As I sit at the airport waiting for my flight home, I’m trying to figure out what part of my body hurts the most – Is it my knees? Is it the soles of my feet? Or is it my shoulders? I just finished covering my first Masters golf tournament and it was by far one of the most grueling assignments of my career. Over the past six days I walked nearly 60 miles up and down the fairways to cover the iconic tournament.
There are a lot of things that make the Masters unique, but one thing that makes it the most difficult golf tournament to cover is that the photographers are kept outside the ropes, forcing us to move from hole to hole with the rest of the crowds. Therefore, you have to plan your strategy in advance and know that you’re not going to be able to get every shot on every hole. Instead, you get to a location that makes a nice picture and wait for the golfers to come to you. After they pass, you move on to the next location.
It becomes even more difficult as the week goes on because more and more fans arrive and they cluster around the greens. Harry How, a fellow Getty Images photographer who has covered numerous Masters tournaments, gave me some good advice. He said, “When you get to the greens, always stand by fans who are drinking beer. Because they usually leave rather quickly to go get another beer or to go to the bathroom.”
Day one of the tournament started with my alarm going off at 5:00 AM. We had to be at the course early to get a position for the ceremonial tee-off by the honorary starters – Jack Nicklaus, Gary Player, and Arnold Palmer. It was quite a site to see 50 photographers being led up single file to the clubhouse while it was still dark out. We were allowed onto the course about five minutes before the general public in order to find a good spot for the ceremonial start to the tournament. It was worth it, but we didn’t leave the course until after 8:00 PM that night. Even though it was a long day, I was excited to get the first day under my belt.
We didn’t start quite as early the next day, but we were still at the course by 6:30 AM to get ready for the start of play at 7:45 AM. As we walked through the gates to the course, there were already hundreds of fans waiting for the gates to open. The fans line up early so that they are able to go to any spot on the course and put down a chair.
Saturday is usually the easiest day at a golf tournament. The field is cut down almost in half and you don’t have to worry too much about the players in the back of the pack. I spent most of my day hopping back and forth between the top five groups. Bubba Watson held on to the lead that he had established on Friday with five straight birdies on the back 9.
On Sunday, there are pens roped off on the 18th green that are solely for the photographers. If you don’t get assigned to a pen or if you want a different location around the green, you have to line up once again at 6:30 AM in the morning to go out and put a chair down around the 18th green to mark your spot. Luckily I was assigned a spot in the pen on the right hand side of the green so I didn’t have to arrive early to put down a chair. By the time that we arrived at 9:00 AM in the morning, there were already chairs about 15 rows deep around most of the 18th green.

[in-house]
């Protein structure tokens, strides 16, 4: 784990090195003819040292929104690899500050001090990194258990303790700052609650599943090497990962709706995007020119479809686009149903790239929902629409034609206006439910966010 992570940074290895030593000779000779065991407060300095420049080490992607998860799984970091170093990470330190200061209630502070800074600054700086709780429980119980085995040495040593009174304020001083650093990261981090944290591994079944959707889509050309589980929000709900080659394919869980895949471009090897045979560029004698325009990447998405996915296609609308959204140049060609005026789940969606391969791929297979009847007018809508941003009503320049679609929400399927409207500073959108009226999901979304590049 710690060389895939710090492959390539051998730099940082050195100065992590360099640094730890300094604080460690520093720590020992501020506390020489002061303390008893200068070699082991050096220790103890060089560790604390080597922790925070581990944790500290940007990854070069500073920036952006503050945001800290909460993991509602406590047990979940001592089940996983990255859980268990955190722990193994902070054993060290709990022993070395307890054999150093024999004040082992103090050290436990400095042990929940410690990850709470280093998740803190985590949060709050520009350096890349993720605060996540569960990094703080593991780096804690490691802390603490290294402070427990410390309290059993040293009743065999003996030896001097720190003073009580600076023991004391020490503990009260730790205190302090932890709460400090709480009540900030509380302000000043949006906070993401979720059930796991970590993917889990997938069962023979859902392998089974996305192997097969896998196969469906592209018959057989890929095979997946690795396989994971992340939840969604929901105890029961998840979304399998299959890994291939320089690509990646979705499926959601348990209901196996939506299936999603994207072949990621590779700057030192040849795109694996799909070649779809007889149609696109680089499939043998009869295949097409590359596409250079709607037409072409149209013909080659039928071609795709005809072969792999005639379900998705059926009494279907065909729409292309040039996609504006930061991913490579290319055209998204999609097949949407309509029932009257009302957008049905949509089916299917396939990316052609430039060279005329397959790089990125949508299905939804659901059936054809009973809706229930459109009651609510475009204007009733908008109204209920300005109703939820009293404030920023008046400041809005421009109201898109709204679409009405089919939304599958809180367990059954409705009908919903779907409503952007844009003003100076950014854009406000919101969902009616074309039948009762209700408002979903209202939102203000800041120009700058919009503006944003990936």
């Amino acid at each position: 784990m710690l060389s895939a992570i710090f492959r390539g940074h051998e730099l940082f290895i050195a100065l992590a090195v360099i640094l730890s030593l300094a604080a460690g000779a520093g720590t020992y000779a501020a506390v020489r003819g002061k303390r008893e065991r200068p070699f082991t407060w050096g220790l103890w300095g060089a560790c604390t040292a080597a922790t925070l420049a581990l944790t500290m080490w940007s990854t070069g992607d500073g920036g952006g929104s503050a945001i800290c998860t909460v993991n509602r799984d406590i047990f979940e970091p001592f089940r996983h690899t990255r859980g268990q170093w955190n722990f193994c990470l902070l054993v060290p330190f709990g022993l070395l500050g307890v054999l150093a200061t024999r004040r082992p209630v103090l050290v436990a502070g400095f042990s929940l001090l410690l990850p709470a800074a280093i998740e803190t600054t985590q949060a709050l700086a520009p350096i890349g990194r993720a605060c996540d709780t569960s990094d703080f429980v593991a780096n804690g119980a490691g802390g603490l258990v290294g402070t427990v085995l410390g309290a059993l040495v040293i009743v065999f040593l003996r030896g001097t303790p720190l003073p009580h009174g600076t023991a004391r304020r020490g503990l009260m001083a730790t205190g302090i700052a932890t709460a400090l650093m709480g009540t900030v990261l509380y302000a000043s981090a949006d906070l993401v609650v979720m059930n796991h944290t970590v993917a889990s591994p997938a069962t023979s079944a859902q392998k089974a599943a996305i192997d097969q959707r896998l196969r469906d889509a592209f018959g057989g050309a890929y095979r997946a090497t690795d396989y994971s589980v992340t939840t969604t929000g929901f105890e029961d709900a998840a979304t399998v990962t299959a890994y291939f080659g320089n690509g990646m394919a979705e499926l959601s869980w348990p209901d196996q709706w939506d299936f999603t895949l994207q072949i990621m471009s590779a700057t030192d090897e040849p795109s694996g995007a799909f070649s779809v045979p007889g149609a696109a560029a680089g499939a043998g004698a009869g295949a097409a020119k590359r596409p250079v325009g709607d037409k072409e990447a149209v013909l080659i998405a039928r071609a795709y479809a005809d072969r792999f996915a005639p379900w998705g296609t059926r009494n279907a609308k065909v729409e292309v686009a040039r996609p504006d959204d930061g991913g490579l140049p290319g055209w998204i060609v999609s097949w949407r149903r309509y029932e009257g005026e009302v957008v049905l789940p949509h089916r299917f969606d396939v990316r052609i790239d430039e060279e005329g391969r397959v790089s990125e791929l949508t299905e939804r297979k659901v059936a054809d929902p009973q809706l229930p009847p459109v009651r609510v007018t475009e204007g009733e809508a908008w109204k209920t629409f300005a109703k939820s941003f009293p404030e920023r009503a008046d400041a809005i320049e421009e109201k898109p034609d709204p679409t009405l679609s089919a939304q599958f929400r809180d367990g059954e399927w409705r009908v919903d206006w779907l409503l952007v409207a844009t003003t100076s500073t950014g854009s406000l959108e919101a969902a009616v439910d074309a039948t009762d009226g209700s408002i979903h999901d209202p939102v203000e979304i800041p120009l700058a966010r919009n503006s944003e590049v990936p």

The leaders teed off at 2:45 PM. After Jordan Spieth went into the water on the 12th hole, it was all but over. Even with the assigned spot on the 18th green, I wanted to make sure I would have a good spot, so I left the leaders after the 14th hole and made my way to the final hole.
As Bubba Watson putted in for a three-stroke victory on the 18th hole, he dropped his head and bent over, as the fans roared and stood on there feet. It was a masterful performance by Bubba but unfortunately for the photographers, there wasn’t a great celebration picture on the final hole.
In all, it was one of the most memorable assignments that I have ever had. Our golf photographers at Getty Images are the best in the business and they always talk about how great of a tournament The Masters is to cover. Now I know why. And I can’t wait to go back.
Ezra Shaw has been working for Getty Images as a Staff Photographer for over 15 years. He began his career assisting many Sports Illustrated photographers both in London and New York City. After settling down in New York City, Shaw spent nearly ten years traveling the world with New York City as his base before relocating to Sydney, Australia in 2006 to experience what life “down under” had to offer. After spending nearly three years in Australia, Shaw relocated to Marin County in northern California.
His assignments have included both the Winter and Summer Olympic Games, the Super Bowl, World Series, World Cup, Tour de France, and numerous other events. His pictures have appeared in many publications around the world, and Shaw has won awards in the World Press Photo, NPPA Pictures of the Year, World Photography Awards, Pictures of the Year International, and the Sony World Photography Awards.